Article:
• The tour continued with a drive across town, through the industrial park area, and led to a cotton field that was the location where 8 bodies were found over the course of two days in November 2001.  The cotton field is hemmed in by two major streets, and is located across from the headquarters of the maquiladora owners’ association.  Tour guides explained that three bodies were found on the first day, and five bodies were discovered the second.  They were laid out intentionally, and were not buried.  The guides further explained that investigators failed to collect basic evidence from the sight, including clothing, hair samples, and other personal effects, which were collected by volunteers after the police re-opened the site.  Many of the delegates took this opportunity to pay their respects to the victims at this site.

 Monday, October 13

  • The delegates met with officials from the Mexican federal government, the State of Chihuahua, and the Ciudad Juarez Municipal Government who are directly responsible for the prevention of and investigation into crimes against women.  Officials presented their respective plans of action.  At the end of the meeting, 20 relatives of victims were given the opportunity to present their complaints to the Mexican officials, and provide additional information to the U.S. delegates. 
  • Congresswoman Solis and Congressman Reyes held a press conference to announce their conclusions regarding the trip.  Some of the action items they discussed are included below under medium and long-term follow-up activities.  They were covered extensively in the US and Mexican media.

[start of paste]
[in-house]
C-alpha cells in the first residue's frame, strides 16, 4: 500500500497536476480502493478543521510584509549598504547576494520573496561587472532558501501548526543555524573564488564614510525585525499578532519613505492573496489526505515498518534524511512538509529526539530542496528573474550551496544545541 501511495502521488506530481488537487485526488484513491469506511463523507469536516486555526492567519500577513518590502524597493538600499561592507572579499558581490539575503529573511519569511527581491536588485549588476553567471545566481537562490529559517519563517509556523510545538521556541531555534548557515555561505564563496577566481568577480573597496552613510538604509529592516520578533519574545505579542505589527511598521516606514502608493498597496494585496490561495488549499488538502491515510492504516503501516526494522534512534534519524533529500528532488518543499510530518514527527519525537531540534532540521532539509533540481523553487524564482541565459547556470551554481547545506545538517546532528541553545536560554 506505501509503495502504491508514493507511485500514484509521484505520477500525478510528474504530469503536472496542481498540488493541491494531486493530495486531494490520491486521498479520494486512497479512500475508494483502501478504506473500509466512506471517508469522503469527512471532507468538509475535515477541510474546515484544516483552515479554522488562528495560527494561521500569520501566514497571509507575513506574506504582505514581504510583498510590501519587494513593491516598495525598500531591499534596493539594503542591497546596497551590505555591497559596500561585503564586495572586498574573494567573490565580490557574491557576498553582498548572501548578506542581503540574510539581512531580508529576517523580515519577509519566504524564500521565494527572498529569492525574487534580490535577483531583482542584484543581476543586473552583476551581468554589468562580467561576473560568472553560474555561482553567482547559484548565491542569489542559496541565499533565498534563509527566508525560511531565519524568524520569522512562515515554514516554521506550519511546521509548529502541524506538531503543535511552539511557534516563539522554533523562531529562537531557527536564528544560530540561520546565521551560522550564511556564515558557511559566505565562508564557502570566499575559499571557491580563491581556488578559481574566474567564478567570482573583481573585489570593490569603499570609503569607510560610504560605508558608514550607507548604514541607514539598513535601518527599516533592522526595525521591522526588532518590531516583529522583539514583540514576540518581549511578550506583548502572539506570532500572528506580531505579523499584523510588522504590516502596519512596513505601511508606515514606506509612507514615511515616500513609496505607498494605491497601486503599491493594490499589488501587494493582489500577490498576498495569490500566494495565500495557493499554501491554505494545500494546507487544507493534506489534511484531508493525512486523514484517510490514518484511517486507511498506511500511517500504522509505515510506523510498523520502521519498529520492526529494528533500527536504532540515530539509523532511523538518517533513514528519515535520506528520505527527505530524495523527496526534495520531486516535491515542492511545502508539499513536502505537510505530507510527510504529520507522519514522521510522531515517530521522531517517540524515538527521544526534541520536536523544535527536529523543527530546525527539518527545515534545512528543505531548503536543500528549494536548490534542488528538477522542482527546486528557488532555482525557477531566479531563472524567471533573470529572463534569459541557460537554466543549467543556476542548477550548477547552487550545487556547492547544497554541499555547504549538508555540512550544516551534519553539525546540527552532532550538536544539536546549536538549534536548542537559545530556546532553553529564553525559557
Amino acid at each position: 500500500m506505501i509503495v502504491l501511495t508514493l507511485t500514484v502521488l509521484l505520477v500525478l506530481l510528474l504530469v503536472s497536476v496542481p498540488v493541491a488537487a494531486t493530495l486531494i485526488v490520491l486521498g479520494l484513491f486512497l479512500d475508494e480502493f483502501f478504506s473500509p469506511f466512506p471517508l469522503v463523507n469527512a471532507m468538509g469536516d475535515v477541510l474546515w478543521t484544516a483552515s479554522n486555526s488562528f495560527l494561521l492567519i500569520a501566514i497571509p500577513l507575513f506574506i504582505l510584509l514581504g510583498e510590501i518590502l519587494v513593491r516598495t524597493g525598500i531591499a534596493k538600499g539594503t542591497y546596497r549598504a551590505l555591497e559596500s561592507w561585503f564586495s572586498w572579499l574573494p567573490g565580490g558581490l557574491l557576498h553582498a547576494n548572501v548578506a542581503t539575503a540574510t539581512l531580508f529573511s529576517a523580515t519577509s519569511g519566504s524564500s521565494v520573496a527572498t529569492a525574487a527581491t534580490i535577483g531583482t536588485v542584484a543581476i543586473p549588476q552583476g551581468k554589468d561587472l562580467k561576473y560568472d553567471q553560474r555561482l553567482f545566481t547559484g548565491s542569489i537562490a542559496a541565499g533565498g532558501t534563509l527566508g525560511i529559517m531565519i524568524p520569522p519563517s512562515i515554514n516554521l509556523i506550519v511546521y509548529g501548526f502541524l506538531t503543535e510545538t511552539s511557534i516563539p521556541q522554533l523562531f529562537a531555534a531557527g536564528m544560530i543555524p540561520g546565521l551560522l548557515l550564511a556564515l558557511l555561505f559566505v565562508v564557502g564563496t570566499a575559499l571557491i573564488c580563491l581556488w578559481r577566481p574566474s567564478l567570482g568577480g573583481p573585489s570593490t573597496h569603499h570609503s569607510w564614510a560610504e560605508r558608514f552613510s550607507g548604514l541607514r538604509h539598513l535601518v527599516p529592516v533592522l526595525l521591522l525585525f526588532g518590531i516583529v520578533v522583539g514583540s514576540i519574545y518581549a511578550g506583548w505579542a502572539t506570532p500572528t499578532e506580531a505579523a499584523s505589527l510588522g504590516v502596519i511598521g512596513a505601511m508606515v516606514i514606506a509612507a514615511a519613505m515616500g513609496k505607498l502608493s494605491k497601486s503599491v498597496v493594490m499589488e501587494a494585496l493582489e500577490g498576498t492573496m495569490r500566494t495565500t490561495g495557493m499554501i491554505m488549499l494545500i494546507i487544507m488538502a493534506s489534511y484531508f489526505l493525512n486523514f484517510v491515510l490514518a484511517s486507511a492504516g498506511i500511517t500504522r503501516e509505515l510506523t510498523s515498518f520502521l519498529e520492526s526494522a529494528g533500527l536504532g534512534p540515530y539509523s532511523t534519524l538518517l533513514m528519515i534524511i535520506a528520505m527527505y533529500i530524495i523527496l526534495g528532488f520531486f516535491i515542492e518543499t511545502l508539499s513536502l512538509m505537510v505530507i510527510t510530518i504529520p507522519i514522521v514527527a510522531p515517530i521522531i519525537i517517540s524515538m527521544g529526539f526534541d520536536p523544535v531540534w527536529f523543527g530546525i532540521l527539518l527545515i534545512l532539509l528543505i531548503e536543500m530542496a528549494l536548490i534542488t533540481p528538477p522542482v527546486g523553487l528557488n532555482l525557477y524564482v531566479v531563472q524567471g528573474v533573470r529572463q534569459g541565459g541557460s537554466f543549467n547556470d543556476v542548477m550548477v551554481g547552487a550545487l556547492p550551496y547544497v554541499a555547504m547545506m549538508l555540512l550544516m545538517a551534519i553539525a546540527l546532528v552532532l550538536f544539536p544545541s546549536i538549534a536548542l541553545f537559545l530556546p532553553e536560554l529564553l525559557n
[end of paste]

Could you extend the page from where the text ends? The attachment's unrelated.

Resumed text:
Delegation Impressions

 It was clear that the Mexican authorities have not done enough to prevent violence against women, investigate women’s murders, or respond adequately to the concerns of the victims’ families.  Recent national and international pressure has prompted the municipal, state, and federal author
ities to announce a series of new crime prevention measures as well as to create a joint federal-state investigative agency, but these have not produced advances in the investigations nor curbed violent attacks against women.  In fact, the day after the delegation ended, another woman was found murdered in Juárez, her body dumped in a trashcan. 

 Mexican officials are very concerned about the Juárez murders’ negative impact on their country’s international image.  For that reason, they will respond to U.S. pressure.  

The most important outcome of the delegation was that members of Congress committed themselves to finding ways to support the families and to assist the Mexican government in measures to prevent and solve these crimes and punish those responsible.

 The delegation meetings made it clear that:  

  • The families of the victims are ignored, deceived, and often times harassed by the authorities.  Families told us of repeated occasions when government officials misled them, deliberately gave them false hopes about their daughters’ fates, and discouraged them from pursuing justice.  We were able to witness these kinds of tactics during our visit.  One of the mothers we met with was told the next day by state authorities that they thought they had found her daughter’s body.  She later found out they were lying: They had done facial reconstruction on two unidentified bodies and wanted to compare them with a photograph of her daughter, but there was no reason to believe either body was her daughter’s.  She was so traumatized that she had to be taken to the hospital.
  • The families of the victims have no faith in the state authorities to conduct effective or serious investigations.  Federal officials have assumed shared jurisdiction over many cases, but a lack of progress in the investigations or contact with the family members has meant that there is little faith in their efforts either.
  • The authorities continue to blame the victims for their own murders.  Families also reported that the investigations tend to focus on them.